Beginning Oct. 1, 2022, the legislation makes it legal for medical marijuana patients in the state to have three mature and three immature plants, with a limit of 12 plants per household. By July 1, 2023, any adult in Connecticut will be allowed to have the same amount of plants.
Meanwhile, the retail sale of cannabis is expected to begin in May 2022. Under the program, municipalities will receive new revenue generated by a 3% local sales tax on gross receipts based on retail cannabis sales within their borders.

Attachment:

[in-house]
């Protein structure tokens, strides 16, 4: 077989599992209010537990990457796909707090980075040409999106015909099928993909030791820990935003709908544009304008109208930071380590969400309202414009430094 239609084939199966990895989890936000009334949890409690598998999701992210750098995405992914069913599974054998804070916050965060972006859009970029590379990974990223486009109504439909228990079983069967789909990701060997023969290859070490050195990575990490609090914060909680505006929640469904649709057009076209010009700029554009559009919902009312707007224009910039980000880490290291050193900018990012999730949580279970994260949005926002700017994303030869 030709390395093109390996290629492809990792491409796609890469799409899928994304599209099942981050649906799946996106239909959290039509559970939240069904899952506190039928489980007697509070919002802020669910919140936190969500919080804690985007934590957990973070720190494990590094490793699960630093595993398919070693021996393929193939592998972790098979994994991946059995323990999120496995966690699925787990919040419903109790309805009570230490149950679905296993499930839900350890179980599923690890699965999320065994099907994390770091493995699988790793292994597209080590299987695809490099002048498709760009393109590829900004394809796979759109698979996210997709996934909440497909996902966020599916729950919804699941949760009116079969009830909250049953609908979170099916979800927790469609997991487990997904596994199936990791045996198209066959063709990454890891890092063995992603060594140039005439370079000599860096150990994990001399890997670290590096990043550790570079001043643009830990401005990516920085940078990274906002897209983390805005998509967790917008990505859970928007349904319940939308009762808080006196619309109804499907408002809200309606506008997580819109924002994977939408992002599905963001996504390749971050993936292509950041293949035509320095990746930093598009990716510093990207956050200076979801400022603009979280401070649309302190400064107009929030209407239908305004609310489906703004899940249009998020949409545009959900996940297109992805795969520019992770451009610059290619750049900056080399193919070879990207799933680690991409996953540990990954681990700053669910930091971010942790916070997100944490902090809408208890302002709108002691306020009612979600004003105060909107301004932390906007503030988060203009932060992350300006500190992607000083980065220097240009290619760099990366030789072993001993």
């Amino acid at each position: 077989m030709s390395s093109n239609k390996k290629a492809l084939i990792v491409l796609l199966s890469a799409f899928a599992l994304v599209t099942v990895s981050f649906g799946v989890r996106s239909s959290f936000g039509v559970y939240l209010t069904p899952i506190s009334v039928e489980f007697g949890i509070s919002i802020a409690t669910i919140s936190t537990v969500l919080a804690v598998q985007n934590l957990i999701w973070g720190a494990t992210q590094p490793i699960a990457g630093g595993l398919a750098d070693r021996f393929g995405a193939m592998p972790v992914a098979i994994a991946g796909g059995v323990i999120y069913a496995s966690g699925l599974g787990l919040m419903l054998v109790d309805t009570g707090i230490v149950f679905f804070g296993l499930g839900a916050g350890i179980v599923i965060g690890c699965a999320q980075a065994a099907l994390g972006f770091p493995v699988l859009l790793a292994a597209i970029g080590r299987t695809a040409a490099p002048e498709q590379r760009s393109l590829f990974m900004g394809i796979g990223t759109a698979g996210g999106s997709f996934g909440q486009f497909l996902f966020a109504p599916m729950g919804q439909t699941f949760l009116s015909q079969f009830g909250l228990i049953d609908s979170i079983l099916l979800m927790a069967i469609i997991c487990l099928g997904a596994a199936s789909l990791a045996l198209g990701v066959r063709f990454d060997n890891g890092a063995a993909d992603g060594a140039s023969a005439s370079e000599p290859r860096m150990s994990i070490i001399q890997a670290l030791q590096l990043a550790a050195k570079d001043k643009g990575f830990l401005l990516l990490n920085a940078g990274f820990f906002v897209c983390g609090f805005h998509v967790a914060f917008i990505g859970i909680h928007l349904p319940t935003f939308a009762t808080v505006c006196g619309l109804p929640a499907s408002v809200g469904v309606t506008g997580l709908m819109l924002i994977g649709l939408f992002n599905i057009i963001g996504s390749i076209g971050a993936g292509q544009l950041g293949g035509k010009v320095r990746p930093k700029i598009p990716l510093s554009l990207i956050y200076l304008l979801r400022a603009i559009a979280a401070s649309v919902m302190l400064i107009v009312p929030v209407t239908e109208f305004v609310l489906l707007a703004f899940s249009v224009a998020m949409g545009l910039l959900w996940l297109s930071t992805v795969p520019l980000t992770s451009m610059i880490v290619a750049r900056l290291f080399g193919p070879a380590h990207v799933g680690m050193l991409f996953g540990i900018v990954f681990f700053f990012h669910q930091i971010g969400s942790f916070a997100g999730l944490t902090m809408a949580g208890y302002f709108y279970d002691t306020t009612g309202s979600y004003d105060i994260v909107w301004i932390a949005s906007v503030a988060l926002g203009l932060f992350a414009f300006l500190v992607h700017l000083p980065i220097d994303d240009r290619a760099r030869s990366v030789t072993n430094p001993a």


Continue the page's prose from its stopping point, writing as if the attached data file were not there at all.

Besides the 6.35% state sales tax, the state will generate new revenue based on the levels of THC, the marijuana plant’s main psychoactive component, in the different products. Under this proposed tax rate structure, Connecticut’s taxes will be lower than New York’s and around the same as Massachusetts’ rates, lawmakers said.
While Connecticut has lagged behind its neighbors in finally reaching a deal after years of attempts, Senate President Pro Tempore Martin Looney, D-New Haven, said the state has benefitted from watching how other states have handled legalizing a drug that still remains illegal under federal law and finding ways to help local entrepreneurs who want to get into the marijuana business.
“We’ve seen problems in other states where out-of-state financed enterprises come in and swoop up all the licenses,” he said.